Now to consider total development costs:
Land costs: The comprises the purchase price or likely purchase price of the land at the point of buying it. It includes any purchase taxes payable. These are also known as acquisition costs.
Build or construction costs: This comprises the cost of building on the land. It is likely to be based on an estimate, allowing for an estimate of the likely cost when the work is carried out. It may include fees which arise directly from the building work including legal fees, project management, planning costs and section 106 costs.
Fees: This includes most professional fees payable on the project which are not included in building costs. For example, other legal fees, planning consultant’s fees, environmental impact assessments etc.
Sales or letting costs: These comprise an estate agent’s fees and commission for selling a completed development or a letting agent’s fees for finding a tenant or tenants. They also include the marketing costs of the completed project.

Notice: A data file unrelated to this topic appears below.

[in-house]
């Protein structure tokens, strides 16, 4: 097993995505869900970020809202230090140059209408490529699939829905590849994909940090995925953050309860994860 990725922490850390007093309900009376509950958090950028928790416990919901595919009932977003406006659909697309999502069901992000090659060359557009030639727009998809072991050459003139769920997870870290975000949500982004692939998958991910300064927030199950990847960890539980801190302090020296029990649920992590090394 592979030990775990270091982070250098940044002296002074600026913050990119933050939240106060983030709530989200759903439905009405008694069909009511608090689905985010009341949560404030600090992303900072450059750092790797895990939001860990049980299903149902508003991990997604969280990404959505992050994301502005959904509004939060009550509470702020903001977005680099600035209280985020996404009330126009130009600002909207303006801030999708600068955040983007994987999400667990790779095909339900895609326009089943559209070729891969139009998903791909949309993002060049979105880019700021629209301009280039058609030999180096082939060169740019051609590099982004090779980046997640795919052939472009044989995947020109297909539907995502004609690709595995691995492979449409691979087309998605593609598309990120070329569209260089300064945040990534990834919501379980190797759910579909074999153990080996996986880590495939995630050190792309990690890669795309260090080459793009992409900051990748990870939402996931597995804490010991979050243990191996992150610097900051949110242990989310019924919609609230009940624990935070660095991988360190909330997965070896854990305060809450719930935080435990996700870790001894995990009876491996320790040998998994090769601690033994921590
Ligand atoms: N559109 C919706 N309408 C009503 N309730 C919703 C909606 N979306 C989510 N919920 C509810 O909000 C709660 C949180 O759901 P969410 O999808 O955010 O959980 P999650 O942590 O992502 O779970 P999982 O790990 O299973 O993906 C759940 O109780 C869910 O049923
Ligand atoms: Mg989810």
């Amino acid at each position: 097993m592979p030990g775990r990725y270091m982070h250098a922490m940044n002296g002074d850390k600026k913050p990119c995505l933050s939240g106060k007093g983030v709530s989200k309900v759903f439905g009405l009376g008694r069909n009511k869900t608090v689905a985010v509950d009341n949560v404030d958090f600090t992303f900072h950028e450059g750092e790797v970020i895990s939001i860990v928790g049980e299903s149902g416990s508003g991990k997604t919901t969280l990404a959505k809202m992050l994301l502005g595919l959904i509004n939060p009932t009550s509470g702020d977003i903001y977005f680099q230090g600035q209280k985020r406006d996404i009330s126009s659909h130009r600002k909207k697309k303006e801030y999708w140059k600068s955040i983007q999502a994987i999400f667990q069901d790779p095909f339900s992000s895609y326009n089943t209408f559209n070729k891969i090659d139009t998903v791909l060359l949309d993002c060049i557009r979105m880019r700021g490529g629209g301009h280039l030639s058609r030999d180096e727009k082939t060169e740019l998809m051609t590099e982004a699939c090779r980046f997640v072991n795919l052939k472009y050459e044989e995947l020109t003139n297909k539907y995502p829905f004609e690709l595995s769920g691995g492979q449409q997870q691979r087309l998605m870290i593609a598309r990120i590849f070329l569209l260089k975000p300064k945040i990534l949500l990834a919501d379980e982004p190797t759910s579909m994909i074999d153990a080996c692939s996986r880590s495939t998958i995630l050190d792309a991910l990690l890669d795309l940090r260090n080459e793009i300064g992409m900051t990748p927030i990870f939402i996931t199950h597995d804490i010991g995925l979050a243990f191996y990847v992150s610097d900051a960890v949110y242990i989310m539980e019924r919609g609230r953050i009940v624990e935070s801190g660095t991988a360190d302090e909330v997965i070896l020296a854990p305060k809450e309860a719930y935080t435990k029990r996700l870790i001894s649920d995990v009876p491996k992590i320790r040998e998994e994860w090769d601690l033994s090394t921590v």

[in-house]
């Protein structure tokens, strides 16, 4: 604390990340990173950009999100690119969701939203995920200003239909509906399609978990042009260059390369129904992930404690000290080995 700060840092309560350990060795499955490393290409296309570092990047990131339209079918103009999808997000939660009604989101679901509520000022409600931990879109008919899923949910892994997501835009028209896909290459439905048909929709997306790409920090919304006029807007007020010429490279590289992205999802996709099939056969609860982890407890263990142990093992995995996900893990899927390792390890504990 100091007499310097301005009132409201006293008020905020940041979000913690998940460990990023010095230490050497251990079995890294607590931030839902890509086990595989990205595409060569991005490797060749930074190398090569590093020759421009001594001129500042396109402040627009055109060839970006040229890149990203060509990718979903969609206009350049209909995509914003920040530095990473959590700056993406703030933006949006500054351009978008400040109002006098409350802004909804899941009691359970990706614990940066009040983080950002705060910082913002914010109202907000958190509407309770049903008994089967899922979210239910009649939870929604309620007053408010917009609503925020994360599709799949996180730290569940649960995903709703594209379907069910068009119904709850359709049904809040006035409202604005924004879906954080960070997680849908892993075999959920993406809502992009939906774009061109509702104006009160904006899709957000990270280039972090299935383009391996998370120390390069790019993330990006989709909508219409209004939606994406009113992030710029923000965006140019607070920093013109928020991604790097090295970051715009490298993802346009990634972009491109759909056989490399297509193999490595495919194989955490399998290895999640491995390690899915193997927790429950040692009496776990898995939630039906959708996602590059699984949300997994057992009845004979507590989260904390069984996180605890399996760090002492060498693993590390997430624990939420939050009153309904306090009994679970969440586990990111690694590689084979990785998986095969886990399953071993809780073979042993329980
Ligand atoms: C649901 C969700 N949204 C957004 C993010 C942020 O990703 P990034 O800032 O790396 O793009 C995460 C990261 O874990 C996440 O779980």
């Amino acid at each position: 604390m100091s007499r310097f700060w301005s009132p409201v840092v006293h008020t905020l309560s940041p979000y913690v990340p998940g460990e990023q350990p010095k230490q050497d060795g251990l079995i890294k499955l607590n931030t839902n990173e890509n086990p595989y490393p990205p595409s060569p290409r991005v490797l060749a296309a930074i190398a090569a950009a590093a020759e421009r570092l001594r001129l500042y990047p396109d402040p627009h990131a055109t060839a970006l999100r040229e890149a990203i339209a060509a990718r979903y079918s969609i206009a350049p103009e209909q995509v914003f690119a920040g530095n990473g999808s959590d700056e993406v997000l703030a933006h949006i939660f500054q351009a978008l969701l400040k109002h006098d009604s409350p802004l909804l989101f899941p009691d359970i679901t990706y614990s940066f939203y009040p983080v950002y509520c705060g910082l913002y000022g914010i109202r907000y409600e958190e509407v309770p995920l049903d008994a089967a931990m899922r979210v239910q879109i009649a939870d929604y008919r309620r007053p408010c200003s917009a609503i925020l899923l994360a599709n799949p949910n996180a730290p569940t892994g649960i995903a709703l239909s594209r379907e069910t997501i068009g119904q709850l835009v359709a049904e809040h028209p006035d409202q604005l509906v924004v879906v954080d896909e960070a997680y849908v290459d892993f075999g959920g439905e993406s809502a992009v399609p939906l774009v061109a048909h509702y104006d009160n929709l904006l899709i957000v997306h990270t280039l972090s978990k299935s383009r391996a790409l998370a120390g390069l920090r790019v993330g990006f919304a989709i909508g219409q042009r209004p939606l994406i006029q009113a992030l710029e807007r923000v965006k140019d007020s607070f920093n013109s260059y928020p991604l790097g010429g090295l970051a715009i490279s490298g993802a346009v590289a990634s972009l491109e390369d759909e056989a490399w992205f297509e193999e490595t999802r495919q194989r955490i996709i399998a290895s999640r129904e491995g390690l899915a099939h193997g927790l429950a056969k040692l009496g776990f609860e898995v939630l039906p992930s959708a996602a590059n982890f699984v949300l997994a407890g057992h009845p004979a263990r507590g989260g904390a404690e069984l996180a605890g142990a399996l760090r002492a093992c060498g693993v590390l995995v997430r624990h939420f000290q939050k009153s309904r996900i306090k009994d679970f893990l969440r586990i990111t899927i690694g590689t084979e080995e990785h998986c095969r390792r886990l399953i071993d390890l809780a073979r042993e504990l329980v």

Finance costs: This comprises the cost of financing the project, including the interest rate and arrangement fees on borrowed capital. When considering finance a valuation should also take into account cash flow.
Contingency costs: A residual method of valuation may include a contingency for cost overruns and other increased costs.